easts favourite should spice it

up. The hate should be

reserved for the fans. I'm

looking forward to getting out

there and after five minutes

that stuff wears off and it's

about the game plan. They're

doing a good job selling

tickets this week. It was

always an important game.

Mystery surrounds whether

Jonathan Thurston will play

tonight against Gold Coast. The

tonight against Gold Coast. The

hopes of North Queensland may

demand on when their halfback

and play-maker makes his way

into infray. After a double

shoulder reconstruction, the

24-year-old 2-time Dally M

Medallist was listed to come

back in round 5. The Titans

suspect he hasn't flown south

for the scenery at their new

home. Thredzrapher not much we

We can do. We prepare ourselves.

We probably won't find out

until an hour before the game.

After his shoulder operation, a

heavier and more toned Benji

Marshall is ready for anything

the Dragons can throw at him.

If they want to chase him, fair

enough. We've got all the

confidence in the world in

Benji. Sunday's game is at the

Sydney football stadium, scene

of a memorable Tigers win over

the dringens en route to the

the dringens en route to the

2005 premiership. The raiders

have been bolstered on the eve

of their clash with the Knights

in Newcastle. Troubled halfback

Todd Carney has rejected offers

from Penrith and Manly to stay

in Canberra until the end of

the 2010 season. And Sydney is

now home to some of the world's

oldest creatures. The first

permanent exhibition of

dinosaurs has opened at the

Australian Museum and visitors

could be forgiven for thinks

they've come back to life. This

baby dinosaur body puppet was

the big hit with 100 primary

schoolchildren. The

muttaburrasaurus is modelled on

the real thing, dinosaurs that

walked the planet 100 million

years ago. A shoulder bone

also in found in Lightning Ridge is

also in the exhibition. A

series of animations give

visitors some idea of the

perils of life back then. Let's

see if this week's summerier weather is going to last

through the weekend. Here's

Graham. It certainly is,

Juanita, but it does look as

though this good weather is

going to come to a homent just

as Easter gets under way. I've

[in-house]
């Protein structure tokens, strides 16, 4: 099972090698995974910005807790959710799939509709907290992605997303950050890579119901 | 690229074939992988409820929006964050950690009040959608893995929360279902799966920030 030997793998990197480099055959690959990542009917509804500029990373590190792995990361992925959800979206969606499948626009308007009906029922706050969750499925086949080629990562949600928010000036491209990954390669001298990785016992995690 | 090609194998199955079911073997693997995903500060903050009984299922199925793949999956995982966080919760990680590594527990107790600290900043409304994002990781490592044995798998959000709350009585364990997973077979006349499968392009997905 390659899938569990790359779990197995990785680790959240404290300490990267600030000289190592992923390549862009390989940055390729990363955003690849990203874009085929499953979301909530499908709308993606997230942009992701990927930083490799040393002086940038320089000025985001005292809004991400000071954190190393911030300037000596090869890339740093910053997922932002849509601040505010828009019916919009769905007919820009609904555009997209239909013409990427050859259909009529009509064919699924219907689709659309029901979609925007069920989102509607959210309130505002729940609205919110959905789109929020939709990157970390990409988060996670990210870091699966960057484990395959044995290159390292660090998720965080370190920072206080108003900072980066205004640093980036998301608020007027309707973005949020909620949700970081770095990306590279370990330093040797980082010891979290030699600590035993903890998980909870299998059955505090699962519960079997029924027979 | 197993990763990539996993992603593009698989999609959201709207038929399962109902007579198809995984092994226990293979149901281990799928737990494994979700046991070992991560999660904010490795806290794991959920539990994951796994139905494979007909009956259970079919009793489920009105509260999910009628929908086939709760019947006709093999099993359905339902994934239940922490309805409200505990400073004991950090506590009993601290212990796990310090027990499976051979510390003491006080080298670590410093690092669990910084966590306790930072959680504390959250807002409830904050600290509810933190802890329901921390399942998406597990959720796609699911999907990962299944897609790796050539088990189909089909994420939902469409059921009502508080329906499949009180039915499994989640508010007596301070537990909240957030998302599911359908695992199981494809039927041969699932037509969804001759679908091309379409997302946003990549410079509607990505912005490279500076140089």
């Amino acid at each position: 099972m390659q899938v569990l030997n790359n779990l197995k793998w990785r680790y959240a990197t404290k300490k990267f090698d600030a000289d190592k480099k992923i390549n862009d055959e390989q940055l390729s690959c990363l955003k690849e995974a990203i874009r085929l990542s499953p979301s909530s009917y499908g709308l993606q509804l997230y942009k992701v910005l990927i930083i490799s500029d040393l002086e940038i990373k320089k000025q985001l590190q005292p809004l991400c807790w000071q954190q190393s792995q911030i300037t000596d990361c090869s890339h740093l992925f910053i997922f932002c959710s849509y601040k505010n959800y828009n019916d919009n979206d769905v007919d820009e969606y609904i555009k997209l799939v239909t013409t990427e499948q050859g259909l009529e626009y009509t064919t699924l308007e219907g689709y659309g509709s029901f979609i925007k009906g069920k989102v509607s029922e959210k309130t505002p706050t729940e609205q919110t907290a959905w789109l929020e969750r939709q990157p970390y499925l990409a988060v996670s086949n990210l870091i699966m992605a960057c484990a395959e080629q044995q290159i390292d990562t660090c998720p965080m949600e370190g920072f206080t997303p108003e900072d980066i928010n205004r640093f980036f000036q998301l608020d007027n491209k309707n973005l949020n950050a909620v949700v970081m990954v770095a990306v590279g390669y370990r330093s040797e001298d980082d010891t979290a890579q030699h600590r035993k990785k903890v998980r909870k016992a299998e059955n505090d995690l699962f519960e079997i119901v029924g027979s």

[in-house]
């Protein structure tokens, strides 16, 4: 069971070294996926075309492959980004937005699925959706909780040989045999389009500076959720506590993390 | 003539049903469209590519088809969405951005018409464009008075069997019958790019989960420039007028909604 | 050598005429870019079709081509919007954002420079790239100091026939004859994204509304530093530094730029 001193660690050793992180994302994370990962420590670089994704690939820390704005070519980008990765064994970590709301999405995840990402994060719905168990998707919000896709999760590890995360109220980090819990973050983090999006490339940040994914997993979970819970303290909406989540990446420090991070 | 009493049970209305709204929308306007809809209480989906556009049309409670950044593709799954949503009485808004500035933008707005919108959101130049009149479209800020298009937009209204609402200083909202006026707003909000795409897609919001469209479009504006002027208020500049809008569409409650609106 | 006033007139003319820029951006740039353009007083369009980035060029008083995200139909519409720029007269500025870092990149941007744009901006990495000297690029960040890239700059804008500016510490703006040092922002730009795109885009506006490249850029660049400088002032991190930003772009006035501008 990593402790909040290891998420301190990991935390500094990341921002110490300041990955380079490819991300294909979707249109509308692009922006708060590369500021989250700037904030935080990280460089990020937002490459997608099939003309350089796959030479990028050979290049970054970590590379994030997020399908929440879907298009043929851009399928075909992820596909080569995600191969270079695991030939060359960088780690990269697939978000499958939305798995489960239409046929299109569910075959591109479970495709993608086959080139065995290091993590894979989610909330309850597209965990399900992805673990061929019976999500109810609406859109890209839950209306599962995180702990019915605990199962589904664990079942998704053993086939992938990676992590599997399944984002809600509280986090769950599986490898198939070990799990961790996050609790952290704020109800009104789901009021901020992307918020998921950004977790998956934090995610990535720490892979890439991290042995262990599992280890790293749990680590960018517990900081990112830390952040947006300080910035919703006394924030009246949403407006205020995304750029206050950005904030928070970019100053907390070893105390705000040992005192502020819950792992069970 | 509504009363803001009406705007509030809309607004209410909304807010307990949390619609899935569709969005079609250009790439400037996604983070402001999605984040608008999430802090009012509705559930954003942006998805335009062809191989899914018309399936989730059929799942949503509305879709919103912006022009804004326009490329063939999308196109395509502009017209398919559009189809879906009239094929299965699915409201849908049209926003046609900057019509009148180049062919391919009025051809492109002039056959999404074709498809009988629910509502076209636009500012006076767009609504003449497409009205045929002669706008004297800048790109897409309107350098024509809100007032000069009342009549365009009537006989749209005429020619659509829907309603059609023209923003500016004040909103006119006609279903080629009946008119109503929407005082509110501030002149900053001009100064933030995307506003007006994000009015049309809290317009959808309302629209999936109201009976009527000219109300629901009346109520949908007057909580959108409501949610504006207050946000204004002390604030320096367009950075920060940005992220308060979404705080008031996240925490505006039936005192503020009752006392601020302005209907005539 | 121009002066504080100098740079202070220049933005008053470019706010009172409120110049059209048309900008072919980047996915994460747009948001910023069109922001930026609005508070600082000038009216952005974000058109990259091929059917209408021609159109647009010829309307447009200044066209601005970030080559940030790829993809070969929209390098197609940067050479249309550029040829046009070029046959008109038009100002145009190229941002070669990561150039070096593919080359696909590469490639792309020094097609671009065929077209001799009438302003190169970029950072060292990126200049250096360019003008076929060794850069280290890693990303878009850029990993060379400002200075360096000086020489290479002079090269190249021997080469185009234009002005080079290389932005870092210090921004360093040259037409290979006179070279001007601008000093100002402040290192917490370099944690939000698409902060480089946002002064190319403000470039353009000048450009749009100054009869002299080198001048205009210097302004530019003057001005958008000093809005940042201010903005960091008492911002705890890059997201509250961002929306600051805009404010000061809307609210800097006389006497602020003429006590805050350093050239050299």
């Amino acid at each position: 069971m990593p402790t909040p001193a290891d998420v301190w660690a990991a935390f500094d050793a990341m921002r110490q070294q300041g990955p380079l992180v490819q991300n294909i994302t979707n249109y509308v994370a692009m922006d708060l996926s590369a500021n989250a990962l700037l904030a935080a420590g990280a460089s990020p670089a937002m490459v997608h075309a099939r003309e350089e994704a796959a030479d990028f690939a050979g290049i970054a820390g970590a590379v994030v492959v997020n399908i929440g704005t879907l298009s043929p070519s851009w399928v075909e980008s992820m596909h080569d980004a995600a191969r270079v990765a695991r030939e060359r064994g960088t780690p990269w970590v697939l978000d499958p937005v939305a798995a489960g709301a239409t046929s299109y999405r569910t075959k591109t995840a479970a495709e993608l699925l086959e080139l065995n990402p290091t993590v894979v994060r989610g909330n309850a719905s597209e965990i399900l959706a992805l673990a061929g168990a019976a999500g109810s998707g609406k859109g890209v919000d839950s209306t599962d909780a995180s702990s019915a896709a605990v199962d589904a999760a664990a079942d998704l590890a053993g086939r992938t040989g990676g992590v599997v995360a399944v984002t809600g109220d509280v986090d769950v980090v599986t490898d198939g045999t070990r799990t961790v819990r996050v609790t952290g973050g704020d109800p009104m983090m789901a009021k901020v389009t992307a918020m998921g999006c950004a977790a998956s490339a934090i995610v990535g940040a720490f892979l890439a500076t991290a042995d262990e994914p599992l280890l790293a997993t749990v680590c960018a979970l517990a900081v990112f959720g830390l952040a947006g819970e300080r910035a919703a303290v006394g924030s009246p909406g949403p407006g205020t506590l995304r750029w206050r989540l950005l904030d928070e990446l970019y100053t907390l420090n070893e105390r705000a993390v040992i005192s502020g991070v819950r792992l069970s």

got more on that for you in a

moment -- come to a

moment -- come to a halt.

High-level cloud has become

more extensive through the

centre of the continent but it's not expected to bring any rain. Some of

rain. Some of it will move our

way tomorrow thof. The high in

the Tasman will strengthen over

the weekend, meaning a stronger

onshore wind flow, meaning

temperatures drop a degree or

two in the east, with a

slightly cooling trend reaching

the eastern inland from Monday.

The best of the falls will be

confined to the far northern tropics.

Thanks, Graham. Tonight's

top stories again, the former State Minister Milton

Orkopoulos will be sentenced

next week after being found

guilty of child sex and drugs

charges. And the Federal

Opposition is calling for

urgent Government intervention

in the State's Indigenous communities after claims that

truck drivers are paying for

sex with under aged girls. That

is ABC News for this Friday.

Stay with us now for Stateline with Quentin Dempster.


Closed Captions by CSI

This week, a spanner in the

privatisation works. I agreed

subject to, I can't say that

too many times. Also, can young

binge boozers be shocked into

responsible drinking by Government-sponsored TV

campaigns? And a new high-tech

tribute to the armed forces men

and women who have served in

the small and not soy small

wars of the modern era. Welcome

to Stateline NSW, I'm Quentin Dempster. Premier Morris Iemma

and Treasurer Michael Costa

believe they have won a big

tick to privatise electricity

in NSW with a declaration from

the Government-appointed

Unsworth Review that their plan